John Cocke, 77, a computer scientist and researcher for...

Deaths Elsewhere

July 20, 2002

John Cocke,

77, a computer scientist and researcher for IBM who helped develop several innovations, died Tuesday in New York.

Mr. Cocke was the primary designer of a microprocessor that serves as the engine of many large, powerful computers. Computers that use the chip design he pioneered are known as reduced instructionset computers, or RISC.

Seymour Solomon,

80, co-founder of Vanguard Records, a label that dominated American folk music with stars such as Joan Baez, died Thursday in New York.

Mr. Solomon founded Vanguard in 1950 with his brother, Maynard. The label recorded famed artists including Odetta, Baez and Buffy Sainte-Marie. It also signed such jazz and blues legends as Mississippi John Hurt and Buddy Guy and maintained a strong classical list.

Mr. Solomon and his brother sold Vanguard in 1985 to the Welk Record Group, and three years later opened Omega Classics. He later bought back Vanguard's old classical catalog and reissued it on compact disc.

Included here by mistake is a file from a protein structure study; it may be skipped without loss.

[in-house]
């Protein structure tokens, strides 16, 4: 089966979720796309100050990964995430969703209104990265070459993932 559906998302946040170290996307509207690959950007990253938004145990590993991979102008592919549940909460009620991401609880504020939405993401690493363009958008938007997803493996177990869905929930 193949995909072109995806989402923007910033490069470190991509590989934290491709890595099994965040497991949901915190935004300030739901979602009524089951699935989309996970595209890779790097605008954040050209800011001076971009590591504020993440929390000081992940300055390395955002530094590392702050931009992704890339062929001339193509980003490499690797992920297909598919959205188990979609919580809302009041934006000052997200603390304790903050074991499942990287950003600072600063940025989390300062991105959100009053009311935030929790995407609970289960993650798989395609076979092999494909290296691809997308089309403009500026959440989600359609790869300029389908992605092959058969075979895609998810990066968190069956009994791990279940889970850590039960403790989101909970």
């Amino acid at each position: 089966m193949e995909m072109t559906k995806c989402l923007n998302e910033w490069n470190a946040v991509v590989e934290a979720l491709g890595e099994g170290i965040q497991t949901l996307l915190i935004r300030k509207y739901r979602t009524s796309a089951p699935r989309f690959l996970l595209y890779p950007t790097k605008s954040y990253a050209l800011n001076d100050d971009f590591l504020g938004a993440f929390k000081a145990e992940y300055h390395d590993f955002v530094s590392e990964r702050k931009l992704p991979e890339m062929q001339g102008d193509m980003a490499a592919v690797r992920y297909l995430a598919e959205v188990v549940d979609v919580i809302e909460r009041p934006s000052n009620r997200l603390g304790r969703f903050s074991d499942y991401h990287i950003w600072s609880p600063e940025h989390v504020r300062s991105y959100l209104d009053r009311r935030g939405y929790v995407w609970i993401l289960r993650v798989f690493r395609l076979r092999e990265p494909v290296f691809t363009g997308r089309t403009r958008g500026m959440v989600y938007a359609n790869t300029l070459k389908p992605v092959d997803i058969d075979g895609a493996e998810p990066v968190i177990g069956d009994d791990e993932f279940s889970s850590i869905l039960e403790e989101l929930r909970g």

Dean Wheeler,

50, who wed old media with new media at America Online and helped turn its news channel into one of the busiest news sites online, died of cancer Monday in Middleburg, Va. He was 50.

Mr. Wheeler was hired by AOL in 1995 to define how to organize and present news in an aggressive, new way that would distinguish AOL's fledgling news channel. He continued working via modem from the hospital during the final weeks of his life.

He began his career at United Press International in 1972 in Helena, Mont. He went on to work for Reuters America Inc. in Seattle in 1987 and settled into the company's new media division in 1994 in Reston, Va.

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